Creation Proclaims the Milky Way Galaxy on the Summer Solstice

As I mentioned in my blog post last night we were going to try to get some shots of the Milky Way Galaxy, and these above are what I ended up with last night. There are so many different aspects of creation but this one always blows my mind. I love how Paul puts it in Romans 8:20-25

…ever since the creation of the world, in the things that have been made. So they are without excuse. 21 For although they knew God, they did not honor him as God or give thanks to him, but they became futile in their thinking, and their foolish hearts were darkened.22 Claiming to be wise, they became fools,23 and exchanged the glory of the immortal God for images resembling mortal man and birds and animals and creeping things.

24 Therefore God gave them up in the lusts of their hearts to impurity, to the dishonoring of their bodies among themselves, 25 because they exchanged the truth about God for a lie and worshiped and served the creature rather than the Creator, who is blessed forever! Amen.

The lights at night out where we live are always interesting. Some nights it’s so dark you really can’t see your hand in front of your face, but most of the time we have a good bit of “glow” from Auburn-Opelika on one side and several other cities on the other side, but they are farther away. The shots of the Milky Way above (the first three) were taken when it was very low in the night sky facing south east. Turn around and you see the difference between the glow facing south and the glow facing Auburn. That last image still shows a good bit of stars, but nothing like the shots from the other side of the sky, and that shot was an entire f-stop longer (in other words the shot in the direction of Auburn let in twice as much light as the shots facing the Milky Way and showed less stars). Still, either way, the number of stars visible is always just amazing to me. Thanks goes to my nephew Jake who stood in and modeled for the first shot and explained to me what I was looking at in the night sky.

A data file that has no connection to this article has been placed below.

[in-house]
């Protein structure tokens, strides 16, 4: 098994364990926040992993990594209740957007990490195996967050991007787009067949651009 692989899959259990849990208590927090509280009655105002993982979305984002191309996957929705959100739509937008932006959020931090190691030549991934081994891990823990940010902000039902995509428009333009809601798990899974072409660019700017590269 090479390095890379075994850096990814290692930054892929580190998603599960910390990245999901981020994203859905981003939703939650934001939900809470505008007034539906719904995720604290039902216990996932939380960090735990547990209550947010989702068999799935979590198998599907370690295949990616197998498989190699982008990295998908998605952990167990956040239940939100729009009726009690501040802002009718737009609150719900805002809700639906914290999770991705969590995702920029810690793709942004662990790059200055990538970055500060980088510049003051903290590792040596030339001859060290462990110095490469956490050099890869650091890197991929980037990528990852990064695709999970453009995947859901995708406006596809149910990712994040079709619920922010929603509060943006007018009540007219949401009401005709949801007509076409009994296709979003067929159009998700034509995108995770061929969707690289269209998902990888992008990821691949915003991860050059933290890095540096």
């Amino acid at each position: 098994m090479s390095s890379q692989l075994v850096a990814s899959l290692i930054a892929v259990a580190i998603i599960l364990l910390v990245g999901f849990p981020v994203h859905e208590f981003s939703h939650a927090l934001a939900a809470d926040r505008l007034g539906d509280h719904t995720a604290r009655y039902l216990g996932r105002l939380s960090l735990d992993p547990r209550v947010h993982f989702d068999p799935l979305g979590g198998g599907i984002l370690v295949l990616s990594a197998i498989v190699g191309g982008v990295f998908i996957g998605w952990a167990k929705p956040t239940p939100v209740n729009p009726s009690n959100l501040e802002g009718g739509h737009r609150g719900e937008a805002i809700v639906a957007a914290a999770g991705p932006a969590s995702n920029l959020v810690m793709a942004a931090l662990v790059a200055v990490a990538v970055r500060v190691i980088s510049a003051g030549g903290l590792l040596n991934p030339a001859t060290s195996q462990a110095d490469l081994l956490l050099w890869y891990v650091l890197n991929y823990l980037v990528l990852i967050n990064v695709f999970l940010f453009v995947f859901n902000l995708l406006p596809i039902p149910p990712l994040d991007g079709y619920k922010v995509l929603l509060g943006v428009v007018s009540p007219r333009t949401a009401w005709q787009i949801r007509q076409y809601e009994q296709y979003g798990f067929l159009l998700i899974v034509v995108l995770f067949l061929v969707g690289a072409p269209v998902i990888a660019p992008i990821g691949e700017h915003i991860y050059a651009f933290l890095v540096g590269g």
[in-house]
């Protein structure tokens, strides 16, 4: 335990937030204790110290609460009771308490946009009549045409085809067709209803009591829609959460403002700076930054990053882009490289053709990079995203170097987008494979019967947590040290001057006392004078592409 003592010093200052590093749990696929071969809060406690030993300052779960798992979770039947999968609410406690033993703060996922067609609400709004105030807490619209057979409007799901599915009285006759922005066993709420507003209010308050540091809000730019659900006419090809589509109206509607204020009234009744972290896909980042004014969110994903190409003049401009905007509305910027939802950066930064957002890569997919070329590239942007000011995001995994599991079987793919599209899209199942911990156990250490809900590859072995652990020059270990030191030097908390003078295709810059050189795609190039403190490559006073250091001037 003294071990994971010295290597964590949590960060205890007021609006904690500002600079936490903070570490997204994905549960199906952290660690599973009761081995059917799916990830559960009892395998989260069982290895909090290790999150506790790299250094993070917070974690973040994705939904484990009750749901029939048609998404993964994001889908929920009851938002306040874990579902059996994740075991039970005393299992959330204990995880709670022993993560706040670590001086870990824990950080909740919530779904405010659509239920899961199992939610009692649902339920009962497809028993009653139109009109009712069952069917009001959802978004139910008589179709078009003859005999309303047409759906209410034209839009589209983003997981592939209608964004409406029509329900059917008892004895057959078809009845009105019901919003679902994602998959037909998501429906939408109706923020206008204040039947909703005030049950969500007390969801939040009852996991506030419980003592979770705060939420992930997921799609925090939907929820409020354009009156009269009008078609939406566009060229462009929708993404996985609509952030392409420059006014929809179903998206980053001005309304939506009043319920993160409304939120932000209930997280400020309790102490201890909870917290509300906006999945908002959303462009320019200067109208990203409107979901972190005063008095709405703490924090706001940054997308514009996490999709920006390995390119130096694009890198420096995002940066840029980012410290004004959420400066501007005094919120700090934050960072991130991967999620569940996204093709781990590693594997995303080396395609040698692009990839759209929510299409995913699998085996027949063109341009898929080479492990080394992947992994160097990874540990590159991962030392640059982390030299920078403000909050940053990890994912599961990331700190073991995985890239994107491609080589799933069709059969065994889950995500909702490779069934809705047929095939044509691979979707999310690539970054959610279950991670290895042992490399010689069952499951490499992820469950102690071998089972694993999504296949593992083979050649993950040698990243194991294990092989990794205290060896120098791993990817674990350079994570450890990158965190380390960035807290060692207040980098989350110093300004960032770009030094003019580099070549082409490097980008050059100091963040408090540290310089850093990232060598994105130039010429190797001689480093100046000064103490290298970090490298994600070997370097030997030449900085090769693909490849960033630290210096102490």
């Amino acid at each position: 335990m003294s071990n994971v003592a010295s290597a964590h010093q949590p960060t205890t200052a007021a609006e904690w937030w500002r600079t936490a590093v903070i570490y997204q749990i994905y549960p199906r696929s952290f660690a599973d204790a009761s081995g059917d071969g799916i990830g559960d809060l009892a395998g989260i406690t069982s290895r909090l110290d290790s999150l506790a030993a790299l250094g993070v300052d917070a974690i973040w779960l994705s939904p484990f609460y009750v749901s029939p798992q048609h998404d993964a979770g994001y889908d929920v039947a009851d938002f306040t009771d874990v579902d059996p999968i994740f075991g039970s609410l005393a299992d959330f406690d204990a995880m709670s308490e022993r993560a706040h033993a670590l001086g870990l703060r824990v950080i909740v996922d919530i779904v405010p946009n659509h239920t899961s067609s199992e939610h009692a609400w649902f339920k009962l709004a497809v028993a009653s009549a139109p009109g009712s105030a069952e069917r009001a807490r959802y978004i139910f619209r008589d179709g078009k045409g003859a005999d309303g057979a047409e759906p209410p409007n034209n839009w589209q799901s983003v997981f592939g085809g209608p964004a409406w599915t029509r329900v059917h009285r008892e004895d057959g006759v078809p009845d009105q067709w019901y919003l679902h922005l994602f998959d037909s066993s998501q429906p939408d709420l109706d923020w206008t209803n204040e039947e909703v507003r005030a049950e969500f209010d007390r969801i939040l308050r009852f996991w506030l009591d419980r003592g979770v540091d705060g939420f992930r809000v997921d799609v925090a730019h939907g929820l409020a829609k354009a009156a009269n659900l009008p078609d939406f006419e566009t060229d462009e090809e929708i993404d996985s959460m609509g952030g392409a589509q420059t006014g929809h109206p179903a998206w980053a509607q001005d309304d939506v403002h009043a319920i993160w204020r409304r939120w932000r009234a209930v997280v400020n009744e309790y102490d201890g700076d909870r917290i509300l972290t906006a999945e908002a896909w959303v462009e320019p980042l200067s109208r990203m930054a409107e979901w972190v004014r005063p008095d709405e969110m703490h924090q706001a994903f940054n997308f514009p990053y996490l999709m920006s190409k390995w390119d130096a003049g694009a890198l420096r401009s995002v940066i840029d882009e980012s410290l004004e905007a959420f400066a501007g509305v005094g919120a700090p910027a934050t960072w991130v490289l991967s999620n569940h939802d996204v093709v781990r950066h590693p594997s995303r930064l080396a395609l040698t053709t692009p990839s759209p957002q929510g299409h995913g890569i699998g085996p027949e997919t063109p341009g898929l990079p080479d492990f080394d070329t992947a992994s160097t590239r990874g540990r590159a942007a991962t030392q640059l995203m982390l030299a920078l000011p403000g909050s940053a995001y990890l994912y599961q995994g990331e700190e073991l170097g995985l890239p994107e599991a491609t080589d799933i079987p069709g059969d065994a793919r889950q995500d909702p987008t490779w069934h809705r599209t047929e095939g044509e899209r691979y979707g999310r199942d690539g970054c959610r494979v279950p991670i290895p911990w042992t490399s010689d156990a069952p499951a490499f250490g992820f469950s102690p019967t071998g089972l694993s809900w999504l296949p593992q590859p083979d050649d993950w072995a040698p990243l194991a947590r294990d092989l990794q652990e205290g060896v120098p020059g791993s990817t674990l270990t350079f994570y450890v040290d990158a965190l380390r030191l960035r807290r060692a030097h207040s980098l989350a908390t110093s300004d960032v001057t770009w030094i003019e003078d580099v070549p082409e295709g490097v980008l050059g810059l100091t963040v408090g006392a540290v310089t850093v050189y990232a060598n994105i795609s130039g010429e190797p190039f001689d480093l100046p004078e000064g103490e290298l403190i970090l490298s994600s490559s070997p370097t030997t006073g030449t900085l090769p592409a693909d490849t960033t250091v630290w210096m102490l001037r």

Happy Birthday Deborah and Another Year to Celebrate

Saturday was Deborah’s birthday, and yes, she was born on Saturday the 14th (she has enjoyed pointing out to me this year it is the same exact day as it was 45 years ago). This was a special birthday for her, since she loves markers in years, 45 years was a small milestone for her, not to mention everything that happened health wise last year and early this year, we all felt blessed to be able to celebrate this birthday with her. We went out to eat and watched The King’s Speech but in general had a nice quiet day at the house. My mom made Deborah a quilt of her very own. I am pretty sure this is the only quilt anyone has ever made for her. Since she makes quilts, and all things knitted, I guess everyone just thought she could just make her own. I know Deborah can’t wait until it’s done so she can use it.

I love the shot of Deb walking home from my parents house to our house around sunset. It was abnormally cold and windy outside and even though the sun looks warm, it’s freezing for May. The lamp is just because I love taking photos of lamps (or light… it’s a my lamp is the light of the world thing).

HDR Photos on the iPhone iOS 4.1 Camera :: Review